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dc.contributor.authorSamper Carro, Sofia C
dc.contributor.authorGilbert, Felicity
dc.contributor.authorBulbeck, David
dc.contributor.authorO'Connor, Sue
dc.contributor.authorLouys, Julien
dc.contributor.authorSpooner, Nigel
dc.contributor.authorQuestiaux, Danielle
dc.contributor.authorArnold, Lee
dc.contributor.authorPrice, Gilbert J
dc.contributor.authorWood, Rachel
dc.contributor.authorMahirta
dc.date.accessioned2020-02-17T00:27:17Z
dc.date.available2020-02-17T00:27:17Z
dc.date.issued2019
dc.identifier.issn0047-2484
dc.identifier.doi10.1016/j.jhevol.2019.07.002
dc.identifier.urihttp://hdl.handle.net/10072/391531
dc.description.abstractThe migration of anatomically modern humans (AMH) from Africa to every inhabitable continent included their dispersal through Island Southeast Asia (ISEA) to Australia. Significantly, this involved overwater dispersal through the Lesser Sunda Islands between Sunda (continental Southeast Asia) and Sahul (Australia and New Guinea). However, the timing and direction of this movement is still debated. Here, we report on human skeletal material recovered from excavations at two rockshelters, known locally as Tron Bon Lei, on Alor Island, Indonesia. The remains, dated to the Late Pleistocene, are the first anatomically modern human remains recovered in Wallacea dated to this period and are associated with cultural material demonstrating intentional burial. The human remains from Tron Bon Lei represent a population osteometrically distinct from Late Pleistocene Sunda and Sahul AMH. Instead, morphometrically, they appear more similar to Holocene populations in the Lesser Sundas. Thus, they may represent the remains of a population originally from Sunda whose Lesser Sunda Island descendants survived into the Holocene.
dc.description.peerreviewedYes
dc.languageEnglish
dc.language.isoeng
dc.publisherElsevier
dc.relation.ispartofjournalJournal of Human Evolution
dc.relation.ispartofvolume134
dc.subject.fieldofresearchEvolutionary Biology
dc.subject.fieldofresearchAnthropology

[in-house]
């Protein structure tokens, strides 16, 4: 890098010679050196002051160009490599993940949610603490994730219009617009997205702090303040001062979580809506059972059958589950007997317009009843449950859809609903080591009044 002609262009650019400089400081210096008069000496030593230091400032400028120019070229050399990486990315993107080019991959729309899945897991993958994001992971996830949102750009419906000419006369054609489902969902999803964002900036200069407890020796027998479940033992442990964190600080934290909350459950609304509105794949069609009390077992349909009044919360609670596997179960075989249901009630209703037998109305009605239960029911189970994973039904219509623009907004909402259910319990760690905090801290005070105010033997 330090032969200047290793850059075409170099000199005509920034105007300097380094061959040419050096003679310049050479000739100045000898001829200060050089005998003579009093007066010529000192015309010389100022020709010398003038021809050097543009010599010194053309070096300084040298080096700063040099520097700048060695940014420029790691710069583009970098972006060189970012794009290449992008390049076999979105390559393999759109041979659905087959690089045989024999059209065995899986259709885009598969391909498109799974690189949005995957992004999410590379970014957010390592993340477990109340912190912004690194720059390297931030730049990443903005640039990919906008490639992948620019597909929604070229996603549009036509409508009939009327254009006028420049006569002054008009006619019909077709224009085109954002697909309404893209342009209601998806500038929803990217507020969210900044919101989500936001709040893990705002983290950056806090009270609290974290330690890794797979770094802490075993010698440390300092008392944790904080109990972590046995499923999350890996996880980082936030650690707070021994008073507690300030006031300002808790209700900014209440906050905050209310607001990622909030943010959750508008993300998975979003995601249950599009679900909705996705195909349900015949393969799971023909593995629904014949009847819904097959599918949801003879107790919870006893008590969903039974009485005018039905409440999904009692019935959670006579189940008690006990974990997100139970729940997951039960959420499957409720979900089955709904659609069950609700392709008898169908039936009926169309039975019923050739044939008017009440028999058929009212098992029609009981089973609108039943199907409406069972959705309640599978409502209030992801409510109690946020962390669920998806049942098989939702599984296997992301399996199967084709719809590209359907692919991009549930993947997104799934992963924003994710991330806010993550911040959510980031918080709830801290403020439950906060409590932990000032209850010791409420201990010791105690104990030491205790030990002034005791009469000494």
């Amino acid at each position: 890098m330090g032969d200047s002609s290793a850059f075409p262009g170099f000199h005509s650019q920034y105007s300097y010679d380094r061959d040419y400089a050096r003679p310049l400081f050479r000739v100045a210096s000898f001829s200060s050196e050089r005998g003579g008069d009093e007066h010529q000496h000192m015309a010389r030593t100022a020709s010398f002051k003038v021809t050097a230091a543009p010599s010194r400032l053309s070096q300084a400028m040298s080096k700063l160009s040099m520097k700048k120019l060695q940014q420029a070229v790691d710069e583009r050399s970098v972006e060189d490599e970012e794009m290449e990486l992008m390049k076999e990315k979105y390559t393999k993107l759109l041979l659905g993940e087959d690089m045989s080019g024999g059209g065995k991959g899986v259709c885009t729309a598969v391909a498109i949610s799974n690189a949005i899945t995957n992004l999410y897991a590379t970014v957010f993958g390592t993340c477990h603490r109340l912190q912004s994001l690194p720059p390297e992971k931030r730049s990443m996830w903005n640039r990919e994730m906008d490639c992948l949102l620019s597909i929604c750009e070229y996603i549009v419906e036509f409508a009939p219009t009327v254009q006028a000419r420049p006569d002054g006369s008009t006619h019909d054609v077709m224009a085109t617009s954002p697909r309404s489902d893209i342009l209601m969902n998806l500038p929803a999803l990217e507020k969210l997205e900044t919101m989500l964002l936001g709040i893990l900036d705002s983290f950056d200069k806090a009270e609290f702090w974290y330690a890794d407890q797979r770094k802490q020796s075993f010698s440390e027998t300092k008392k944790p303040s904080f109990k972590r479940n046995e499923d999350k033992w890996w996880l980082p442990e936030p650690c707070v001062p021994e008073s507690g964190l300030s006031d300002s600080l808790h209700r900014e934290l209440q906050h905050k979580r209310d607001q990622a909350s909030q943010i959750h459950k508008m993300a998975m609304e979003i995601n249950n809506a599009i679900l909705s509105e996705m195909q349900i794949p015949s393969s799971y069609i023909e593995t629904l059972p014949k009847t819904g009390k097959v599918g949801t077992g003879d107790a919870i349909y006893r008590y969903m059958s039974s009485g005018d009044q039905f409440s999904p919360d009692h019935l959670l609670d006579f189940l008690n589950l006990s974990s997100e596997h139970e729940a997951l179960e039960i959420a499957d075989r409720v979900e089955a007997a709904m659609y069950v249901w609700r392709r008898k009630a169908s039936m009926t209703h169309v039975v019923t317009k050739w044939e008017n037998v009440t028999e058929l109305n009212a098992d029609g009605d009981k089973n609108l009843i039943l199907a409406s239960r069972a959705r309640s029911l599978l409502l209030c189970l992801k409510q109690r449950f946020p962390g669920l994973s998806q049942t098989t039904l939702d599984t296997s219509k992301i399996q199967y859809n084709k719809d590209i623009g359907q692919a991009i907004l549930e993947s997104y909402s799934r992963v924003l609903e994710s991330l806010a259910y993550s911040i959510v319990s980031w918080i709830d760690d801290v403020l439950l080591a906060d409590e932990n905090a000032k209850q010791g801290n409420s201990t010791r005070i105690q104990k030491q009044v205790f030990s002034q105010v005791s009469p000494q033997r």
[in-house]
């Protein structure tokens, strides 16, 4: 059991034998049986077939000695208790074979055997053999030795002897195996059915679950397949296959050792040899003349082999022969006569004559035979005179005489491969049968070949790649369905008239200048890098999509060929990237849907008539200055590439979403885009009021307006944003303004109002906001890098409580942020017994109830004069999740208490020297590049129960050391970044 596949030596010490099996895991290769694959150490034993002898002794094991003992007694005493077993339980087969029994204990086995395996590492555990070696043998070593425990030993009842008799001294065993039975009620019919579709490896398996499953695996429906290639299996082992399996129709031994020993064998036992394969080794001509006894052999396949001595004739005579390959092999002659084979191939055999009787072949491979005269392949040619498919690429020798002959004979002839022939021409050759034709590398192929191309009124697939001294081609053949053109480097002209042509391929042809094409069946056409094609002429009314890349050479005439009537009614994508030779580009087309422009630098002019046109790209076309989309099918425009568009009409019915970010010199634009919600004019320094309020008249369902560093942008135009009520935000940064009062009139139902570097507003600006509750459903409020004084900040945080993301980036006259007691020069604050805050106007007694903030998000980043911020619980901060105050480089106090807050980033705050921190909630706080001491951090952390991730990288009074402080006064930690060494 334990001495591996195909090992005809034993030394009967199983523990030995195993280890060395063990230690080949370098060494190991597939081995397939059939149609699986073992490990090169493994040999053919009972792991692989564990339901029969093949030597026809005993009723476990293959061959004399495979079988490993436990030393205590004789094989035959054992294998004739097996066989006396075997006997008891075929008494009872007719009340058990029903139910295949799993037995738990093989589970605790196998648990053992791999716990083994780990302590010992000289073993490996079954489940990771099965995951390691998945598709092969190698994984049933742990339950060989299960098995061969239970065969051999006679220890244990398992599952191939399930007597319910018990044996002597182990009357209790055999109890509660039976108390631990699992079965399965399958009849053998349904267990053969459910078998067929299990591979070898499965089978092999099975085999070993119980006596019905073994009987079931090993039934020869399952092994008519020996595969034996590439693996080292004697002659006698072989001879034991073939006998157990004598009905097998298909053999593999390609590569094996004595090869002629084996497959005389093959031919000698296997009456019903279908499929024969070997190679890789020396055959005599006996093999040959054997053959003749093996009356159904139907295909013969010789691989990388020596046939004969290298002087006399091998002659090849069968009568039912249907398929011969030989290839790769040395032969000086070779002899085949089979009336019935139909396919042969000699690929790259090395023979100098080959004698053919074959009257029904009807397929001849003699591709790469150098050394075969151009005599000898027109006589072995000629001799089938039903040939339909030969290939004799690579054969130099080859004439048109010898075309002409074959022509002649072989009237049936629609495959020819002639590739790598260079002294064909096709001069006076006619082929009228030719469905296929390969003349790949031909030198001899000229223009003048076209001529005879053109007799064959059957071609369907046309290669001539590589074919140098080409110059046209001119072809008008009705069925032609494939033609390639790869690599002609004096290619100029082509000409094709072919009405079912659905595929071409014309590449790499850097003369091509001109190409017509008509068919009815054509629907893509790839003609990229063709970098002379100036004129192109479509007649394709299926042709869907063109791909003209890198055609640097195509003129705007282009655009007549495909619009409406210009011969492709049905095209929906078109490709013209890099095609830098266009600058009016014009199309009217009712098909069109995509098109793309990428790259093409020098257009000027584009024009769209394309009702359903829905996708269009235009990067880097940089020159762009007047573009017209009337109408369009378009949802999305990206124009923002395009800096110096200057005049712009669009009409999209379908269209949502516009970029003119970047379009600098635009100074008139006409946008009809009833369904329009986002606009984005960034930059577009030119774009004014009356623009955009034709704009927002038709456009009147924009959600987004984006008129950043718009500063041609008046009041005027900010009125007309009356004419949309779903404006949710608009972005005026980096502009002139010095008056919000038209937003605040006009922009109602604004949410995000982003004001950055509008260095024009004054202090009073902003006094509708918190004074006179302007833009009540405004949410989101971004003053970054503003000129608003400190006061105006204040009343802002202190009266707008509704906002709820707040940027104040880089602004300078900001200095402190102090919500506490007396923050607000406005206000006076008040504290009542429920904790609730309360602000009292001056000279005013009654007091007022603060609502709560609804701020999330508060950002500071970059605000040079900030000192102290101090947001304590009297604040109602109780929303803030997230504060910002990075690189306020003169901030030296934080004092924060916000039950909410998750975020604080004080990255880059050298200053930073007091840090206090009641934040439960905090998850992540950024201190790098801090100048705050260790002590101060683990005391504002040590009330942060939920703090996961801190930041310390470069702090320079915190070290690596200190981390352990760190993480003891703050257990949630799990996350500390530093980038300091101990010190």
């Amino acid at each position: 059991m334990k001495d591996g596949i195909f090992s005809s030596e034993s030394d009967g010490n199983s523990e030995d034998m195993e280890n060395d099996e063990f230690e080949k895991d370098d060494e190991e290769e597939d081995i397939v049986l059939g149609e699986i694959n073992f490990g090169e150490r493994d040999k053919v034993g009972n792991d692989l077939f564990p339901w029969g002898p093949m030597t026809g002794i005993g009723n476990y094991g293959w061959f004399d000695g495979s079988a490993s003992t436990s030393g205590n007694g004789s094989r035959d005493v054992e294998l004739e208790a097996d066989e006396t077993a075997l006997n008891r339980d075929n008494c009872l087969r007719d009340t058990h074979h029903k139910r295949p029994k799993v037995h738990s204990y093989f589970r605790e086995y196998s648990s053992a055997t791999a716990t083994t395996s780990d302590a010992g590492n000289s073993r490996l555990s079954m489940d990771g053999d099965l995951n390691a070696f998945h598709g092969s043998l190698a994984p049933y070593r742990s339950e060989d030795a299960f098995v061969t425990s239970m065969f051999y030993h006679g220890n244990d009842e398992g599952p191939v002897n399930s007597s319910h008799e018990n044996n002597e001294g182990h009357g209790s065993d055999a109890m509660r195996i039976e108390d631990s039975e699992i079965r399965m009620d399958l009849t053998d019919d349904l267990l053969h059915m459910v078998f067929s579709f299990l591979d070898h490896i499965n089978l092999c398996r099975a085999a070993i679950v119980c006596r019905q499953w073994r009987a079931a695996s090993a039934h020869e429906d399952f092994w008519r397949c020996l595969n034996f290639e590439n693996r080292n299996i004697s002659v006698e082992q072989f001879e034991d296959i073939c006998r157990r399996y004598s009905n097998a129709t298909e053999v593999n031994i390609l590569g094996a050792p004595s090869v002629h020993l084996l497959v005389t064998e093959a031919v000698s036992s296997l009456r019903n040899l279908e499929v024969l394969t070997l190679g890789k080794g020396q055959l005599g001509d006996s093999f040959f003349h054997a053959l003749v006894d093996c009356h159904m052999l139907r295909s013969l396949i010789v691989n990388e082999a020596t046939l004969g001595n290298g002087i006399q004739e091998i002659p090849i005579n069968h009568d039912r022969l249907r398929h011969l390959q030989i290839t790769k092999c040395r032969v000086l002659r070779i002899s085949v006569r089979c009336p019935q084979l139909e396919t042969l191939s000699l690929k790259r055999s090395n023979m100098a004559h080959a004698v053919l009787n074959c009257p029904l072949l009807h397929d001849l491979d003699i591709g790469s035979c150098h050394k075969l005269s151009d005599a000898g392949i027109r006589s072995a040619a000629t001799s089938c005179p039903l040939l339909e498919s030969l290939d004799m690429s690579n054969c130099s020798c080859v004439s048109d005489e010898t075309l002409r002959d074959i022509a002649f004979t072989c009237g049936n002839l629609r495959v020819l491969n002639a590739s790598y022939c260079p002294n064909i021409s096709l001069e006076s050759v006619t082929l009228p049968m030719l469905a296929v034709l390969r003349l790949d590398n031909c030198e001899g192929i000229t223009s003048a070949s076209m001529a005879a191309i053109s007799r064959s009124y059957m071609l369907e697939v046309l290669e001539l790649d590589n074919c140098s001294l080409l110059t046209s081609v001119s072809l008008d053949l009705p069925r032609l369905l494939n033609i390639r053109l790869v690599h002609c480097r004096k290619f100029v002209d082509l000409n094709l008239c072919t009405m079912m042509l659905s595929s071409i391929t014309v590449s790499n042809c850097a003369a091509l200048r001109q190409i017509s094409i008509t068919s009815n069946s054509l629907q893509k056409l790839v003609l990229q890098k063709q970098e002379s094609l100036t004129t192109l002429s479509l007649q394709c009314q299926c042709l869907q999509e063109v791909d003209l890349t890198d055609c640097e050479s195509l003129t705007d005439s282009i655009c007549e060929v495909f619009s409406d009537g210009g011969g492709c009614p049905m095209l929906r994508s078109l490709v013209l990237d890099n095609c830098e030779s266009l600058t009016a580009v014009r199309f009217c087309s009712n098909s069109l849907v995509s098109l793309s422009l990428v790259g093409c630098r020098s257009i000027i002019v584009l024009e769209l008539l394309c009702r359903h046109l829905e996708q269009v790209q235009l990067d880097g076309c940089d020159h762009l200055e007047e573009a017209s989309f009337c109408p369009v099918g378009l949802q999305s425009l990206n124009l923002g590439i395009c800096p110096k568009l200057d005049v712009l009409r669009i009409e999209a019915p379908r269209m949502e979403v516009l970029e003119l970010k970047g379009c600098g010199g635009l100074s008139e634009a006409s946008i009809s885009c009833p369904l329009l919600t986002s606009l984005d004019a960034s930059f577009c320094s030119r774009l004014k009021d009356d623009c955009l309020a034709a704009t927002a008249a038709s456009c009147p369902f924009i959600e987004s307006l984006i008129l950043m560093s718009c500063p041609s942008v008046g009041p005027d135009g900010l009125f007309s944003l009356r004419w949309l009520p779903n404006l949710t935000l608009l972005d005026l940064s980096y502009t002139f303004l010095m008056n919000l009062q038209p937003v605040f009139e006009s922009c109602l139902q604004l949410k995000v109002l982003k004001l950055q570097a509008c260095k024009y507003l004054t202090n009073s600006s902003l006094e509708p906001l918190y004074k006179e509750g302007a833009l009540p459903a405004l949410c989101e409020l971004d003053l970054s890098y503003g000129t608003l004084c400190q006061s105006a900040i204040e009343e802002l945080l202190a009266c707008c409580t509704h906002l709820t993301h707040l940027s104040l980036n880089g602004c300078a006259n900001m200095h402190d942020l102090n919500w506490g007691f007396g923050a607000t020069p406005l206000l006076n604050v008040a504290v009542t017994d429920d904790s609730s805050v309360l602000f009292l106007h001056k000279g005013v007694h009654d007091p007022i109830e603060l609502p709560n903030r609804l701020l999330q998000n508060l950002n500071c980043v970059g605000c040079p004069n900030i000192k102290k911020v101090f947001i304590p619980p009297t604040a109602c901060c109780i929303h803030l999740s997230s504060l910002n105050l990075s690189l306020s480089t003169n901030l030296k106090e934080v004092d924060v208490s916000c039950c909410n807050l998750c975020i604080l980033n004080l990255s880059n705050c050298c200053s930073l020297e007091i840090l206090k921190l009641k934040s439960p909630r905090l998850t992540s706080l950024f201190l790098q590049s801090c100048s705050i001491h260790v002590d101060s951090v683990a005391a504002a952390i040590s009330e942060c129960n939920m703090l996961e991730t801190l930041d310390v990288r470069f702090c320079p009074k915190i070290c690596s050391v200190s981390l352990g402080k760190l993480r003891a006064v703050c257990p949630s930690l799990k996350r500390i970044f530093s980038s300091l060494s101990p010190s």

dc.subject.fieldofresearchArchaeology
dc.subject.fieldofresearchcode0603
dc.subject.fieldofresearchcode1601
dc.subject.fieldofresearchcode2101
dc.subject.keywordsAnatomically modern humans
dc.subject.keywordsCraniometrics
dc.subject.keywordsHuman migration
dc.subject.keywordsIndonesia
dc.subject.keywordsLate Pleistocene
dc.titleSomewhere beyond the sea: Human cranial remains from the Lesser Sunda Islands (Alor Island, Indonesia) provide insights on Late Pleistocene peopling of Island Southeast Asia
dc.typeJournal article
dc.type.descriptionC1 - Articles
dcterms.bibliographicCitationSamper Carro, SC; Gilbert, F; Bulbeck, D; O'Connor, S; Louys, J; Spooner, N; Questiaux, D; Arnold, L; Price, GJ; Wood, R; Mahirta, Somewhere beyond the sea: Human cranial remains from the Lesser Sunda Islands (Alor Island, Indonesia) provide insights on Late Pleistocene peopling of Island Southeast Asia, Journal of Human Evolution, 2019, 134
dcterms.dateAccepted2019-07-06
dcterms.licensehttp://creativecommons.org/licenses/by-nc-nd/4.0/
dc.date.updated2020-02-17T00:24:13Z
dc.description.versionAccepted Manuscript (AM)
gro.rights.copyright© 2019 Elsevier. Licensed under the Creative Commons Attribution-NonCommercial-NoDerivatives 4.0 International Licence, which permits unrestricted, non-commercial use, distribution and reproduction in any medium, providing that the work is properly cited.
gro.hasfulltextFull Text
gro.griffith.authorLouys, Julien


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